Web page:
This blog rarely gets into the nitty-gritty of game mechanics of specific systems but the issue of druids and metal armour in D&D 5e is an interesting one as it overlays In Character roleplay decisions on character building mechanics.
In D&D it says this in the proficiencies section of the druid character class;
Armor: Light armor, medium armor, shields (druids will not wear armor or use shields made of metal)
It doesn’t say cannot, the rules the say will not.
The reasons why this is the case will be up to the DM, the player and the setting. Different DMs and different players will have different reasons why this is the case. And just as some paladins feel less holy and stalwart than others, some druids may feel closer or more remote to nature.
Wizards of the Coast says its up to your DM
Jeremy Crawford tackled this question in March 2016.
What happens if a druid wears metal armor? The druid explodes.
Well, not actually. Druids have a taboo against wearing metal armor and wielding a metal shield. The taboo has been part of the class’s story since the class first appeared in Eldritch Wizardry (1976) and the original Player’s Handbook (1978). The idea is that druids prefer to be protected by animal skins, wood, and other natural materials that aren’t the worked metal that is associated with civilization. Druids don’t lack the ability to wear metal armor. They choose not to wear it. This choice is part of their identity as a mystical order. Think of it in these terms: a vegetarian can eat meat, but the vegetarian chooses not to.
A druid typically wears leather, studded leather, or hide armor, and if a druid comes across scale mail made of a material other than metal, the druid might wear it. If you feel strongly about your druid breaking the taboo and donning metal, talk to your DM. Each class has story elements mixed with its game features; the two types of design go hand-in-hand in D&D, and the story parts are stronger in some classes than in others. Druids and paladins have an especially strong dose of story in their design. If you want to depart from your class’s story, your DM has the final say on how far you can go and still be considered a member of the class. As long as you abide by your character’s proficiencies, you’re not going to break anything in the game system, but you might undermine the story and the world being created in your campaign.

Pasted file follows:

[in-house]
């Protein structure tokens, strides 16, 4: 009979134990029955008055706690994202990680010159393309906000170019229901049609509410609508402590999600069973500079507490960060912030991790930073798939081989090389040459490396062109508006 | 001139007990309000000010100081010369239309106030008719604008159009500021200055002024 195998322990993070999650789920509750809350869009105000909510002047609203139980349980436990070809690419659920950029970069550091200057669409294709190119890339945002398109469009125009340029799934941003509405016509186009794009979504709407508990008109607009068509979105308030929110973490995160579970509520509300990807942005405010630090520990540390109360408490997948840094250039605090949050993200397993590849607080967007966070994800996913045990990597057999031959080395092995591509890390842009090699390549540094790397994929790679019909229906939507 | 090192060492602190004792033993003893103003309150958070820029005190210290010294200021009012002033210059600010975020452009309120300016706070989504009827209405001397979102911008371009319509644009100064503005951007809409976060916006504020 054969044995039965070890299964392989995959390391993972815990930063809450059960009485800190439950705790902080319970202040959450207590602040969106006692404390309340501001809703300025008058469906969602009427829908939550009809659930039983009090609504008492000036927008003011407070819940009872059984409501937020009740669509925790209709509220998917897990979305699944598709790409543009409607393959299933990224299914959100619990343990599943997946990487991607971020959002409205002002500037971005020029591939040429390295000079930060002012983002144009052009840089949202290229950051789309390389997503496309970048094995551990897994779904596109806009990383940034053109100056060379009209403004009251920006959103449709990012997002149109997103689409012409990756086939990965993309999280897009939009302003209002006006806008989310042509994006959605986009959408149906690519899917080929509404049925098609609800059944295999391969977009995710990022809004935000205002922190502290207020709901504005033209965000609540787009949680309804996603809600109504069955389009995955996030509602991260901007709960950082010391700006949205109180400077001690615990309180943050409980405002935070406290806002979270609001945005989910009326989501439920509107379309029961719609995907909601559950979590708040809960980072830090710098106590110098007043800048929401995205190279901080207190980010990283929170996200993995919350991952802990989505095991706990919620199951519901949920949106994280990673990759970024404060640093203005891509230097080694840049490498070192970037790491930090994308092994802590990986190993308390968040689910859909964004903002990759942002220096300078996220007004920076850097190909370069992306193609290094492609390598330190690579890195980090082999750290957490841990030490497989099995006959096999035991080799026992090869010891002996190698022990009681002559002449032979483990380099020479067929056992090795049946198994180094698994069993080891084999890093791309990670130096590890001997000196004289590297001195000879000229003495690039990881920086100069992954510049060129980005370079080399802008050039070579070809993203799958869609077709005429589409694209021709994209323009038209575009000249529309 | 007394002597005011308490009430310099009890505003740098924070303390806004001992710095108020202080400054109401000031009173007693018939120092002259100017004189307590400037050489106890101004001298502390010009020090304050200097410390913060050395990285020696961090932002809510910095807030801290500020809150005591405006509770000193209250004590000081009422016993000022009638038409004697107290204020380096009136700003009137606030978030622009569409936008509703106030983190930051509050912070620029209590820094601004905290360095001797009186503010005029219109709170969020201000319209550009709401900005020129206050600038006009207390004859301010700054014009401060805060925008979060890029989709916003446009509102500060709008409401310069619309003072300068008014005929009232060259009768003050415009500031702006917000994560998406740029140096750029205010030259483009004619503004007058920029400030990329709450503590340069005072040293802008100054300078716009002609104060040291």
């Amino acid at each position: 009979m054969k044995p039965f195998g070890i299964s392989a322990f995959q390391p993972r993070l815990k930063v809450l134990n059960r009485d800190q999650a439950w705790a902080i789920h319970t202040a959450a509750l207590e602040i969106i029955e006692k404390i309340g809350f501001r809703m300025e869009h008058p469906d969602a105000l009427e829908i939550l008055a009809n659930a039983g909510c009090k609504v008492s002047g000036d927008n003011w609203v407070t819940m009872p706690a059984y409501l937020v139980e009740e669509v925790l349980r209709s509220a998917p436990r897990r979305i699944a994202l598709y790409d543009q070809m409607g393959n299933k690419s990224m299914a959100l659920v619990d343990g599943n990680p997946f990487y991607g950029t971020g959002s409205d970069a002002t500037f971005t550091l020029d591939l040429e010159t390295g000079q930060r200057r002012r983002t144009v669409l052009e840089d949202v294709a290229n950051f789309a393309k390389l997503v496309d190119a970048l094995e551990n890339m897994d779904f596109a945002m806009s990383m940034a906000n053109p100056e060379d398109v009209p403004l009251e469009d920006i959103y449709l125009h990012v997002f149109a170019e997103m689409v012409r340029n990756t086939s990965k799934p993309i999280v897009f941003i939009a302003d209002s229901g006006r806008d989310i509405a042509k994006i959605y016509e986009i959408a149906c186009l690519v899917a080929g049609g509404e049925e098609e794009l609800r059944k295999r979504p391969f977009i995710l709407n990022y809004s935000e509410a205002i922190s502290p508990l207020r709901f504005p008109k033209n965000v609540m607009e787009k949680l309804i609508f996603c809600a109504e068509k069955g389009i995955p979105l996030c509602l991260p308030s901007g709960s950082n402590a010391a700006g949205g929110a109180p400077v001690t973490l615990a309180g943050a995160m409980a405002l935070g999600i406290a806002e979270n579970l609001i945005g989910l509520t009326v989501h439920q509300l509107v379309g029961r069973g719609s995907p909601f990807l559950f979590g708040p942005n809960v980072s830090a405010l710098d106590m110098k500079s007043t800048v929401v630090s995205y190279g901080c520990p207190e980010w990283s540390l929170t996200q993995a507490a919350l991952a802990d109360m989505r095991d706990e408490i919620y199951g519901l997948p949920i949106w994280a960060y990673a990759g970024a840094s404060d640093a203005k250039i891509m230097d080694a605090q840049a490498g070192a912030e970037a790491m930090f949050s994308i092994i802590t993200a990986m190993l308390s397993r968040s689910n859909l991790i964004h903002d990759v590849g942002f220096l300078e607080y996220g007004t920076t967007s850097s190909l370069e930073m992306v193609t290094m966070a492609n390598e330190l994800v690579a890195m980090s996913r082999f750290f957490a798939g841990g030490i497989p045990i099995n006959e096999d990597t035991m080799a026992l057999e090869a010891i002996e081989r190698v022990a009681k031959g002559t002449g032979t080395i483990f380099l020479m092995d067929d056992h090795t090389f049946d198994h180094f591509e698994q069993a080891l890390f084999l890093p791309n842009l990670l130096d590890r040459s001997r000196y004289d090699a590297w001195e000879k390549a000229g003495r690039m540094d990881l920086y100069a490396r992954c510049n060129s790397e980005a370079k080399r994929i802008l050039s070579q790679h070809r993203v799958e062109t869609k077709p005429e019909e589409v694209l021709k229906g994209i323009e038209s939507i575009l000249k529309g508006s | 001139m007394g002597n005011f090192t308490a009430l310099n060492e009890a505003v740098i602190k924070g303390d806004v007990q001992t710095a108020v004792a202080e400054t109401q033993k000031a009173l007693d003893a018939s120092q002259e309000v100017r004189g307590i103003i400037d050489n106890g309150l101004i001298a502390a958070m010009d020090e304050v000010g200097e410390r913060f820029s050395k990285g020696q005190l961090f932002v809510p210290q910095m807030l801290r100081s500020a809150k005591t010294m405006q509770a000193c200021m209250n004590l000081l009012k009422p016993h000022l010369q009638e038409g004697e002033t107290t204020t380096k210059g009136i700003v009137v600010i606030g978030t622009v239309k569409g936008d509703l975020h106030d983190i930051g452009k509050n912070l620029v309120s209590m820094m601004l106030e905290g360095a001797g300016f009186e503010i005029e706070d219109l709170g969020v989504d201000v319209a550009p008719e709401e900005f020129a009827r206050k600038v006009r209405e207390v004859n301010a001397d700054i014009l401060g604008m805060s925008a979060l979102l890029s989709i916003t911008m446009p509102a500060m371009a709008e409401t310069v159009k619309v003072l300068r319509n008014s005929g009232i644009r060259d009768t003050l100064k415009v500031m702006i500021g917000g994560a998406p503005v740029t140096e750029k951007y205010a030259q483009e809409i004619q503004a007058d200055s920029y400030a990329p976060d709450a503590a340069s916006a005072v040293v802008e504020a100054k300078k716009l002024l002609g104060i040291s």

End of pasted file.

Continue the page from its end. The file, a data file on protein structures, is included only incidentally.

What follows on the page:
Can multi-class druids wear metal armour?
The debate gets more interesting the further the character goes from their druid roots. Is the refusal to wear armour part of their %100 dedication to the cause? If so what happens when the character is now less than %100 dedicated? Perhaps druids who stray too far from the path of pure nature begin to lose access to their natural powers?
The short answer will be, again, “It’s up to the DM” but Geek Native asked for advice. This time DM Drew Murray of D20 Advice was willing to share his experienced insight.
The Druid class description states that a Druid will not wear armour made of metal; my campaigns generally concede that the Druid class represents commitment to a Druid Order, a structured hierarchy that imposes these limits. If the character(s) have a narrative reason for going against this hierarchy, their order and the beliefs that led them there in the first place while maintaining their cohesion with the core Druidic belief system, then I’ll entertain the idea of them using metal armour.
If it’s a player that doesn’t care about narrative and only wants to construct a ‘build’ that includes both being a Druid and wearing metal armour with which they’re proficient through multiclassing or feats, then we would hopefully have cleared this playstyle with the rest of the group first and all adopted a similar notion so as not to create dissonance while playing. And I would allow it, because in theory it could happen, the same as receiving a cantrip as a boon reward is possible for a Champion archetype Fighter.
Image by Exellero of an elf druid. Released under Creative Commons.